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Merkel loses Economy Minister ahead of election

world Updated: Feb 09, 2009 20:16 IST
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Conservative Michael Glos stood down as German Economy Minister on Monday in favour of newcomer Karl-Theodor zu Guttenberg, in an embarrassing setback for Chancellor Angela Merkel as she prepares for a federal election.

Glos, 64, a member of Merkel's conservatives, shocked the chancellor at the weekend by tendering his resignation, forcing her to fill an important cabinet post with an untried figure less than eight months before she seeks re-election.

Commentators said Glos's decision partly reflects his lack of influence and his departure is unlikely to prompt any major change of economic policy by the government, which has been steered by the Finance Ministry since the global crisis began.

His successor Guttenberg, who until a few months ago was little known outside his native Bavaria, will now be responsible for battling an economic downturn that threatens to be deeper than any the country has faced since the end of World War Two.

A member of the conservative Christian Social Union (CSU), Bavarian sister party to Merkel's Christian Democrats, Glos initially had his request turned down by CSU party leader Horst Seehofer. However, by Monday Seehofer had relented.

As a replacement, Seehofer proposed the 37-year-old Guttenberg, who first achieved national prominence when he took up the office CSU general secretary in November. The president's office said Guttenberg would take up his position on Tuesday.

Guttenberg, from an aristocratic Franconian family, said he was ready to take on the position, which he would be the youngest person to hold in Germany since the war.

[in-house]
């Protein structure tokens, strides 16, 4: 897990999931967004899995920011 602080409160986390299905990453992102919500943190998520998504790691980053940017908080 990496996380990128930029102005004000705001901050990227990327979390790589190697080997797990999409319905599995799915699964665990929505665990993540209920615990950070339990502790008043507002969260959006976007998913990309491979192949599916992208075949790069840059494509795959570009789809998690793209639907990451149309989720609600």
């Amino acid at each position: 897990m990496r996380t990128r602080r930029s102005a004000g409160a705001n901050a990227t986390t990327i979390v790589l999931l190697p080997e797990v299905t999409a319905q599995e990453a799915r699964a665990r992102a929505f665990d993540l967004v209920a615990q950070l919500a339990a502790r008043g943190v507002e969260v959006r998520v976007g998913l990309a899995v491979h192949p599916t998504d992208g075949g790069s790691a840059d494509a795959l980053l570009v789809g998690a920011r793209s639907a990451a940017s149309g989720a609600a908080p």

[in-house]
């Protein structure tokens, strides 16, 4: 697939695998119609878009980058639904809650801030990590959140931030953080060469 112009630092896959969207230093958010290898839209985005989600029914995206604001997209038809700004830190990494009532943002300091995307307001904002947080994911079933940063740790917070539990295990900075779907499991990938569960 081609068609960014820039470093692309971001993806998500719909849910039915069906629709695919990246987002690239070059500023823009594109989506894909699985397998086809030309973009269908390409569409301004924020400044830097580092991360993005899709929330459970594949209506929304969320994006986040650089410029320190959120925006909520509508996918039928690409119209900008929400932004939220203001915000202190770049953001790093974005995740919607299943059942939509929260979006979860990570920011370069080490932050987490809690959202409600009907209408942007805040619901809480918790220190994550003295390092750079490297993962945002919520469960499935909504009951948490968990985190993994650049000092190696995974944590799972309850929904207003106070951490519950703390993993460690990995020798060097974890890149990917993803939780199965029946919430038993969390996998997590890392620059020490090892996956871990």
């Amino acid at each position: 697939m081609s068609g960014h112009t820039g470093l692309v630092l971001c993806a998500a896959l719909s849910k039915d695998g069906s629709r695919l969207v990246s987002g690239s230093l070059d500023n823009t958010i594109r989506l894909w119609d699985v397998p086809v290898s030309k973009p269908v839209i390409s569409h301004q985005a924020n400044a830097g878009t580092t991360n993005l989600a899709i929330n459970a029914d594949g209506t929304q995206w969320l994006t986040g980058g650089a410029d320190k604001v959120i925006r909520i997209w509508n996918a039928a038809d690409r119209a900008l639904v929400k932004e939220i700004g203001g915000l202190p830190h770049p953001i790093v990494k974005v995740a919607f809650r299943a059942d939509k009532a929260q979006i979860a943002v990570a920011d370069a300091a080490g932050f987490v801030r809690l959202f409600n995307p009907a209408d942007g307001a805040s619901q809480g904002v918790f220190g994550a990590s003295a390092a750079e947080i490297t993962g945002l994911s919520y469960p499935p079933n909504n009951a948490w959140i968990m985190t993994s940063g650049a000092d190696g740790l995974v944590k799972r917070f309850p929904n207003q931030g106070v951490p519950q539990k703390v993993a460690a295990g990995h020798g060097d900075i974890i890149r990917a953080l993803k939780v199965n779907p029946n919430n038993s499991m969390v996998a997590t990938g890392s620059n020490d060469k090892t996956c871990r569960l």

"We are in one of the greatest crises of the past years, a global crisis," he said at a news conference with Seehofer in Munich. The trained lawyer said he aimed to bring new strength and resolve to tackling the downturn.


An expert on defence and a member of the lower house's committee on foreign policy, Guttenberg ran a family business before his election to parliament in 2002.

He inherits an economy which has been in recession since last year and which is expected to contract faster this year than at any time since the end of the war.

Industry has already entered its sharpest downturn since the country reunified in 1990 and unemployment is on the rise.

Merkel's spokesman said the Chancellor had accepted Glos's resignation. She is due to make a statement on the new Economy Minister at 1515 GMT, the government said.

Gero Neugebauer, a political scientist at Berlin's Free University, said the loss of Gloss was unlikely to benefit Merkel's rivals and coalition partners, the Social Democrats.

"At most, it will probably weigh on how well people think Merkel can manage a crisis," he said.

Glos has been criticised for keeping too low a profile during the global economic crisis, and he was reportedly unhappy about what he saw as a lack of support from Merkel.

Glos, a trained miller took on the job at short notice in 2005 when former CSU leader Edmund Stoiber rejected it, and his period in office has been spent in the shadow of Finance Minister Peer Steinbrueck, a member of the Social Democrats.

A front page headline from business daily Financial Times Deutschland on Monday summed up his predicament.

"Glos gets his way for the first time," it wrote.